• It was interesting to see the "fanbases ruining everything" point in the full article. I often try to avoid things for a while if I hear too many people harp on about it, as I find that overhype prevents me from giving it a fair crack.How far does the show go in trying to offend? – mattdoylemedia 5 years ago
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  • I have to agree with your take on the series. I wasn't a total fan of the plot when the series was airing, but with hindsight the story was actually more effective than what I initially thought. I was probably too distracted by the audio/visual aspect of the series which still stands with me as being one of the best series I have seen in that regard. – CheesyJ 5 years ago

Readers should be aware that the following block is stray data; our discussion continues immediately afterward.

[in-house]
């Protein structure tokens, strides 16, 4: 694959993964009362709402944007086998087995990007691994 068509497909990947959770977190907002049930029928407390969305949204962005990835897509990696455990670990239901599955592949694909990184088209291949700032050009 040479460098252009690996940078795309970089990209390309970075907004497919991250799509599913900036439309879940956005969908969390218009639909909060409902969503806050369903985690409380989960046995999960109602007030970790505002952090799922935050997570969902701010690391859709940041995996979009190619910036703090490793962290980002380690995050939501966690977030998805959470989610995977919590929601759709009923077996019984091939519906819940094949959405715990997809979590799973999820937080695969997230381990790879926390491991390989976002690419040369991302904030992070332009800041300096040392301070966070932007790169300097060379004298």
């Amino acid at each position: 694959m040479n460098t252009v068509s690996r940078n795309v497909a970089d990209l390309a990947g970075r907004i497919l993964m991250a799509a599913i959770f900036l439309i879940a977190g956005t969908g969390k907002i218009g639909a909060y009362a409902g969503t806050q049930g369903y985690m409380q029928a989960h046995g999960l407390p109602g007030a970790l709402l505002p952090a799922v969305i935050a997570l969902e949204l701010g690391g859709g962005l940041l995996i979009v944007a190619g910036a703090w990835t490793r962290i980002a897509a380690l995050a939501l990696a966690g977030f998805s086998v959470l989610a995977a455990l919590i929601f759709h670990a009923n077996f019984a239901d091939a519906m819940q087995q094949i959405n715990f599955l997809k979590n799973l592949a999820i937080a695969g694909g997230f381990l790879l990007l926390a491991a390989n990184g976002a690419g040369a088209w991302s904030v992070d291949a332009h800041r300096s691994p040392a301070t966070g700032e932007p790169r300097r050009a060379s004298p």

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Blood Blockade Battlefront Review: Pure Unentertaining Energy

Blood Blockade Battlefront (also known as Kekkai Sensen) is Bones’ biggest hit in several years, selling over ten thousand DVDs/Blurays on the first volume with a bright future ahead for the remaining ones. With the director of Kyousogiga, the original manga being written by the man who brought us Trigun, and a well-respected studio who has produced some of anime’s biggest hits in the past, it seemed like a dream combination for all the nerds to fanboy over. But whilst the result has achieved a large fanbase thanks to its madcap energy, the actual quality of the show is anything but ideal.